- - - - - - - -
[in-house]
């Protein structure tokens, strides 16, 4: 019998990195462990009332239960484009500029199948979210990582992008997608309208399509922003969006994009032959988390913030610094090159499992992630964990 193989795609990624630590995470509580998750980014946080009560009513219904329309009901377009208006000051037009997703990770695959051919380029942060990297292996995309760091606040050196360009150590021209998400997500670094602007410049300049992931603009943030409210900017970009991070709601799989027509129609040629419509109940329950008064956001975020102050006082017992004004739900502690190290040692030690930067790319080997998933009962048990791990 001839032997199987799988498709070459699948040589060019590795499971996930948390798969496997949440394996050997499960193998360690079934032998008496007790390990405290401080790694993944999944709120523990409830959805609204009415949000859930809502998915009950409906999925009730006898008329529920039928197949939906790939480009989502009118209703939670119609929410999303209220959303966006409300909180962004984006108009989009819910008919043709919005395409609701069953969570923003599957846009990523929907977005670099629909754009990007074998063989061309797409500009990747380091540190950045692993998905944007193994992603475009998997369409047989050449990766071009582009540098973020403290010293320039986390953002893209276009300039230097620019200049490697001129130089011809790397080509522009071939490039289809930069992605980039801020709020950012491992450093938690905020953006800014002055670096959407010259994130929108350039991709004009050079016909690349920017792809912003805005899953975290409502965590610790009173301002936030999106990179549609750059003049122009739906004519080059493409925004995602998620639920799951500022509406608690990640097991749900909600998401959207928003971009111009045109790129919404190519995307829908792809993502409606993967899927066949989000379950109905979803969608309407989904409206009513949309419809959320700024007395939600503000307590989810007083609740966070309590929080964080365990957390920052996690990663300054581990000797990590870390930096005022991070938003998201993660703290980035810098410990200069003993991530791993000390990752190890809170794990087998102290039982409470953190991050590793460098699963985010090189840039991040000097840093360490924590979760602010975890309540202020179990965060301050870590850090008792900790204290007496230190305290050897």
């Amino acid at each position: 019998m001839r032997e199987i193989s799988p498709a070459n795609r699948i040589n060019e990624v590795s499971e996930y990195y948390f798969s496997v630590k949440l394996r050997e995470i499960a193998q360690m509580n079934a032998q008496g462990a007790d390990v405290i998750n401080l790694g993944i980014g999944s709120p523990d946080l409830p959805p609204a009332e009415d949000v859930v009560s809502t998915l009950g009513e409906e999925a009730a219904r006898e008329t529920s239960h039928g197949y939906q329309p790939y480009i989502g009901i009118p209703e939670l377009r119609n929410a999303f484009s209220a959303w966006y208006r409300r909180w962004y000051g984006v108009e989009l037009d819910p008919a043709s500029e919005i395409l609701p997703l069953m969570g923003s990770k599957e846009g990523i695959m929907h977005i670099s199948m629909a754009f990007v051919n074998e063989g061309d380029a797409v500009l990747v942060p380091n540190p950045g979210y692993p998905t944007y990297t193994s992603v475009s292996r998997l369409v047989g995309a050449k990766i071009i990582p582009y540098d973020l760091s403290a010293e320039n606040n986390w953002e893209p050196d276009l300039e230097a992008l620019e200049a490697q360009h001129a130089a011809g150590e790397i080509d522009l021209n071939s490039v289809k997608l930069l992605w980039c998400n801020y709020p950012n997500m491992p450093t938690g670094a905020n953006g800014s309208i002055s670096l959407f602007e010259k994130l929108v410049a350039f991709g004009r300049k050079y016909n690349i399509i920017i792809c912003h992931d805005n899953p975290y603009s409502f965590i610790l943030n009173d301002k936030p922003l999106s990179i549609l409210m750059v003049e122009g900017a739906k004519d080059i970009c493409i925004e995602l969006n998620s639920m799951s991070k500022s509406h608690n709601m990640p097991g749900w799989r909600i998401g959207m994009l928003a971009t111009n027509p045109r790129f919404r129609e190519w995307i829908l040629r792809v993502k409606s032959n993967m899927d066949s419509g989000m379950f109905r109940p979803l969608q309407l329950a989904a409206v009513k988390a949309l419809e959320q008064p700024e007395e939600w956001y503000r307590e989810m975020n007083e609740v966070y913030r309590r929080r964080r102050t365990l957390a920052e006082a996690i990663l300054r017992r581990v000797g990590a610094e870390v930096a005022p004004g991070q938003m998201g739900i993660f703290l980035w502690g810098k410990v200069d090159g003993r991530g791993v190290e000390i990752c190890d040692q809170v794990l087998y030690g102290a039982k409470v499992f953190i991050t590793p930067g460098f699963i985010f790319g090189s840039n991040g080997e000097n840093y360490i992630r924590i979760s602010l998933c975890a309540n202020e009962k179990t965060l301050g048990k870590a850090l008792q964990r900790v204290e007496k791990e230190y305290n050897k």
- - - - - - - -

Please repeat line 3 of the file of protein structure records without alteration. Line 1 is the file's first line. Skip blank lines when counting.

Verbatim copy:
């Amino acid at each position: 019998m001839r032997e199987i193989s799988p498709a070459n795609r699948i040589n060019e990624v590795s499971e996930y990195y948390f798969s496997v630590k949440l394996r050997e995470i499960a193998q360690m509580n079934a032998q008496g462990a007790d390990v405290i998750n401080l790694g993944i980014g999944s709120p523990d946080l409830p959805p609204a009332e009415d949000v859930v009560s809502t998915l009950g009513e409906e999925a009730a219904r006898e008329t529920s239960h039928g197949y939906q329309p790939y480009i989502g009901i009118p209703e939670l377009r119609n929410a999303f484009s209220a959303w966006y208006r409300r909180w962004y000051g984006v108009e989009l037009d819910p008919a043709s500029e919005i395409l609701p997703l069953m969570g923003s990770k599957e846009g990523i695959m929907h977005i670099s199948m629909a754009f990007v051919n074998e063989g061309d380029a797409v500009l990747v942060p380091n540190p950045g979210y692993p998905t944007y990297t193994s992603v475009s292996r998997l369409v047989g995309a050449k990766i071009i990582p582009y540098d973020l760091s403290a010293e320039n606040n986390w953002e893209p050196d276009l300039e230097a992008l620019e200049a490697q360009h001129a130089a011809g150590e790397i080509d522009l021209n071939s490039v289809k997608l930069l992605w980039c998400n801020y709020p950012n997500m491992p450093t938690g670094a905020n953006g800014s309208i002055s670096l959407f602007e010259k994130l929108v410049a350039f991709g004009r300049k050079y016909n690349i399509i920017i792809c912003h992931d805005n899953p975290y603009s409502f965590i610790l943030n009173d301002k936030p922003l999106s990179i549609l409210m750059v003049e122009g900017a739906k004519d080059i970009c493409i925004e995602l969006n998620s639920m799951s991070k500022s509406h608690n709601m990640p097991g749900w799989r909600i998401g959207m994009l928003a971009t111009n027509p045109r790129f919404r129609e190519w995307i829908l040629r792809v993502k409606s032959n993967m899927d066949s419509g989000m379950f109905r109940p979803l969608q309407l329950a989904a409206v009513k988390a949309l419809e959320q008064p700024e007395e939600w956001y503000r307590e989810m975020n007083e609740v966070y913030r309590r929080r964080r102050t365990l957390a920052e006082a996690i990663l300054r017992r581990v000797g990590a610094e870390v930096a005022p004004g991070q938003m998201g739900i993660f703290l980035w502690g810098k410990v200069d090159g003993r991530g791993v190290e000390i990752c190890d040692q809170v794990l087998y030690g102290a039982k409470v499992f953190i991050t590793p930067g460098f699963i985010f790319g090189s840039n991040g080997e000097n840093y360490i992630r924590i979760s602010l998933c975890a309540n202020e009962k179990t965060l301050g048990k870590a850090l008792q964990r900790v204290e007496k791990e230190y305290n050897k």